The travel consumer of today demands personal and frictionless interaction across multiple media channels, and this is a primary concern industry players are urging their colleagues to take heed.
‚ÄúTravellers expect personal interaction regardless of device and channel, but it has to be contextual. They expect every channel to work frictionlessly,‚ÄĚ observed Rita Marini, head of GTM marketing, APJ & GC, SAP Hybris, at Digital Travel APAC last week.
Contextual marketing, a buzzword at the conference, refers to interactions with customers tailored according to the platform of use, as well as the data accrued from the customer‚Äôs behaviour on the platform.
For example, KLM uses contextual communication within its app ‚Äď powered by Nexmo ‚Äď to gain intelligence on the user‚Äôs behaviour within the app before contacting customer service, in order to better aid the customer. KLM‚Äôs customer service is also integrated into its omnichannel platforms, such as in-app chats or SMS.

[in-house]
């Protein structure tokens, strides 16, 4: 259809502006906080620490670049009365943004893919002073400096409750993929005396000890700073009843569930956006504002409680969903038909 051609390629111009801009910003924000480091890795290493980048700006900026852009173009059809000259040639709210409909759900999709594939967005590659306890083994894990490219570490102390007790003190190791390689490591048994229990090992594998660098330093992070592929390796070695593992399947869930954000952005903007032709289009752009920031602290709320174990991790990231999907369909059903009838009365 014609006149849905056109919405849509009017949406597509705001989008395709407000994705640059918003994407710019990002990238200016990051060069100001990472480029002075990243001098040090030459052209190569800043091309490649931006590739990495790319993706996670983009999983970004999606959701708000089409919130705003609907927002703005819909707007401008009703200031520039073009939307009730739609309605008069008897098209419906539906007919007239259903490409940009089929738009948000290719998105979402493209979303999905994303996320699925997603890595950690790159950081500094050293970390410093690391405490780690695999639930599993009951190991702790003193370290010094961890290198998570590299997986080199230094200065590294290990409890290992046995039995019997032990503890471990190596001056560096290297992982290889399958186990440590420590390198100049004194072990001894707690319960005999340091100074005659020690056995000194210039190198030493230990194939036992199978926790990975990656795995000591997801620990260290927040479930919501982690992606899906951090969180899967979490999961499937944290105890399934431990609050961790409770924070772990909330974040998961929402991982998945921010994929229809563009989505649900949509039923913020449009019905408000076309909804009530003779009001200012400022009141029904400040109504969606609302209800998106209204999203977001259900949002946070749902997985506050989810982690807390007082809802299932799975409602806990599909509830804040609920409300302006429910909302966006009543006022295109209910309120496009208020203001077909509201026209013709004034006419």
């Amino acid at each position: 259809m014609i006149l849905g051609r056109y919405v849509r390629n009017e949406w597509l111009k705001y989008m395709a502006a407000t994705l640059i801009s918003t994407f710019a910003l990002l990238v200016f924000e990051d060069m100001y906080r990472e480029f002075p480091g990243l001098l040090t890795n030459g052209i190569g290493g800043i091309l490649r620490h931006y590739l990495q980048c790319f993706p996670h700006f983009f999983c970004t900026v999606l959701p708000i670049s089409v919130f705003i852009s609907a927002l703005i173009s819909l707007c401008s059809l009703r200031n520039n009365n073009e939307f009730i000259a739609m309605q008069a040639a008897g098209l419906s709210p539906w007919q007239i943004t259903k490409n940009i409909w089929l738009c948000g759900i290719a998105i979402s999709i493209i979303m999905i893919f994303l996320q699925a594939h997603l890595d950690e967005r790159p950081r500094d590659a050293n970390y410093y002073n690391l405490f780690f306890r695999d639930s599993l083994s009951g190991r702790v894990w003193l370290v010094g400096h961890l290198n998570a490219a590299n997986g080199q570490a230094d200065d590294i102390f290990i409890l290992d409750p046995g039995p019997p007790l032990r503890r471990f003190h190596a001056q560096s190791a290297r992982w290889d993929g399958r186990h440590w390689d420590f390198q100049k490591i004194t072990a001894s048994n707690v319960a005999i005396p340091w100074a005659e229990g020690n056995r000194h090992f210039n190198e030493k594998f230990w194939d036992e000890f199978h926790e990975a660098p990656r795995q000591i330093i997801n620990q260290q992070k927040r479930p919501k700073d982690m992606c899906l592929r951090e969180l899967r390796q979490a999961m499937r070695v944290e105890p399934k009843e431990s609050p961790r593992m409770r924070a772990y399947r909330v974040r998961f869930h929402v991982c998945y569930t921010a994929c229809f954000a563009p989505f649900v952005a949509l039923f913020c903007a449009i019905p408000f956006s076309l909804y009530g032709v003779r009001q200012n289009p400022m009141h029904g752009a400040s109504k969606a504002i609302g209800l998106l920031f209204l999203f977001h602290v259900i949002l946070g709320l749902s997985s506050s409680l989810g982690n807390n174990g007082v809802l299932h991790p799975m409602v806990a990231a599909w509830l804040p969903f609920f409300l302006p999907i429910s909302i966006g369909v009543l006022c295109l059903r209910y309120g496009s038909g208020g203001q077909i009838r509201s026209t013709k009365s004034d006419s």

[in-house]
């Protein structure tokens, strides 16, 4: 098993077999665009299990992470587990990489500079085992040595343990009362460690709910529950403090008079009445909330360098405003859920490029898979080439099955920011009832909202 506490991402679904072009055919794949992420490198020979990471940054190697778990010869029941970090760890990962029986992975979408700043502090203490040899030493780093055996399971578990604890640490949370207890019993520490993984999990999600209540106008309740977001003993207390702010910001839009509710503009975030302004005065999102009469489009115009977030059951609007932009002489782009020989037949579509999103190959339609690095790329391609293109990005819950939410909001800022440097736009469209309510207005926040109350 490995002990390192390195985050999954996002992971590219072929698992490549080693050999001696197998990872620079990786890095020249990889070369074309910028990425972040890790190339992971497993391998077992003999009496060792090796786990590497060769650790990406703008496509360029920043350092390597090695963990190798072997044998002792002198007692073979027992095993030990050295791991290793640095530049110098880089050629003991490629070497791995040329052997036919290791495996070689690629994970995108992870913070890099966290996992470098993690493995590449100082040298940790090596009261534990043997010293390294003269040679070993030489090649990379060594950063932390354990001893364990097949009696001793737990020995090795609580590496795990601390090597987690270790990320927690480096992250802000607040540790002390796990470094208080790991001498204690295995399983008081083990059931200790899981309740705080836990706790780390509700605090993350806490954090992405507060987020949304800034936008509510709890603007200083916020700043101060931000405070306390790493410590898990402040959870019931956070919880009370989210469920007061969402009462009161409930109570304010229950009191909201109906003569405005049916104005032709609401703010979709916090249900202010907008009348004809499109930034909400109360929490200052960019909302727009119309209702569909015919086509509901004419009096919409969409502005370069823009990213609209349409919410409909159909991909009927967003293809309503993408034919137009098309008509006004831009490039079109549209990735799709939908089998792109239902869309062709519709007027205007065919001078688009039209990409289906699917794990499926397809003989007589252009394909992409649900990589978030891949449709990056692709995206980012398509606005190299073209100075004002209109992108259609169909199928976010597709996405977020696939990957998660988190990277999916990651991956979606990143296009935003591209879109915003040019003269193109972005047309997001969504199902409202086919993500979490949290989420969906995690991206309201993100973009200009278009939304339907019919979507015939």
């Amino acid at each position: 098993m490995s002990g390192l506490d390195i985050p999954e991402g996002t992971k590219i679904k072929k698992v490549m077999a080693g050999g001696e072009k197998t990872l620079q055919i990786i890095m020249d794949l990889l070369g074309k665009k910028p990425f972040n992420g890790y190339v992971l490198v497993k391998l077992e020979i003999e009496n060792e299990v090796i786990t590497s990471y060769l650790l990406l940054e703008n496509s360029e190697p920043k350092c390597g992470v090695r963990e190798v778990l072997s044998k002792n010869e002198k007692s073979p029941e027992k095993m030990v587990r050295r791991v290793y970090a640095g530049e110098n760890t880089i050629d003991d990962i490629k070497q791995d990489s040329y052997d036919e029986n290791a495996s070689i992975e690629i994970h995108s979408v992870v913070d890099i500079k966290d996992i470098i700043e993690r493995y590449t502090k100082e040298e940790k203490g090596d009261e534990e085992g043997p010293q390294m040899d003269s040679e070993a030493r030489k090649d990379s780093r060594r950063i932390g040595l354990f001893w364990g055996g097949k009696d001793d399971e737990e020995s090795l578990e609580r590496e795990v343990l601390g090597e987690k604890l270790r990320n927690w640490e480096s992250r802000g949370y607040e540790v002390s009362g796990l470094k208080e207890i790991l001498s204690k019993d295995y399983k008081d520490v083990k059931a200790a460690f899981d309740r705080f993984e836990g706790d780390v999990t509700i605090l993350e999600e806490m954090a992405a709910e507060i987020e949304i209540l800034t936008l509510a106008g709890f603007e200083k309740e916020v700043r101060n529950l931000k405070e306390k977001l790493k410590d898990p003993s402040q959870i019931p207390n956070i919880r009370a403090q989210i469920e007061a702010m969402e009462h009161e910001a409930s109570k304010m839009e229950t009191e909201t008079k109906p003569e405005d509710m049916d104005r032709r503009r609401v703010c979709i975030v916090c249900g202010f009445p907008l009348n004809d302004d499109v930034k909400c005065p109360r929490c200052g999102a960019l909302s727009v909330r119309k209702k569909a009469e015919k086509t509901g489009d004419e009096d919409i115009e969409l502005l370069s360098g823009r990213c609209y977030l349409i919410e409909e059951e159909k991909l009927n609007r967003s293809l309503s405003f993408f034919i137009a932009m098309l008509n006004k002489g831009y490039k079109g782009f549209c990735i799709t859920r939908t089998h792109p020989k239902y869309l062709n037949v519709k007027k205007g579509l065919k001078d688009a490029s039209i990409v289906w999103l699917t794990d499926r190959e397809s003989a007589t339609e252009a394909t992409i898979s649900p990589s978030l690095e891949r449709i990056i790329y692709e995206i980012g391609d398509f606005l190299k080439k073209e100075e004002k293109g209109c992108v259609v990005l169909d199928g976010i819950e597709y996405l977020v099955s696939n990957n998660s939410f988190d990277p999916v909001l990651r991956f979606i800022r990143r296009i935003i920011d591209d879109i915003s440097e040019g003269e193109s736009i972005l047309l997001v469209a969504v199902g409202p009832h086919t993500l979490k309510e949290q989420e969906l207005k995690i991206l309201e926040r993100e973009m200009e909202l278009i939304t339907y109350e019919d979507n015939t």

Having a contextual strategy makes it ‚Äúeasier (for companies) to track which channels, countries and markets are most receptive to the campaign, so (they) can reassign marketing dollars effectively‚ÄĚ, advised Francisco Kattan, head of platform marketing, Nexmo.
This can prove more challenging when it comes to distributing marketing content across different source markets, which may pose language differences and cultural preferences.
Dyson Yu, vice president, digital marketing & e-commerce, Wynn Resorts, recommended: ‚ÄúTo target different markets, (the content must) stay relevant to the platform being used ‚Äď whether it‚Äôs WeChat, Facebook, Instagram, Line or Kakaotalk ‚Äď and (the company must) determine the primary channels for their target markets.
‚ÄúAlso, companies should not literally translate content across channels. Instead, you should totally rewrite and recreate content that is more relatable to different audiences,‚ÄĚ Yu said.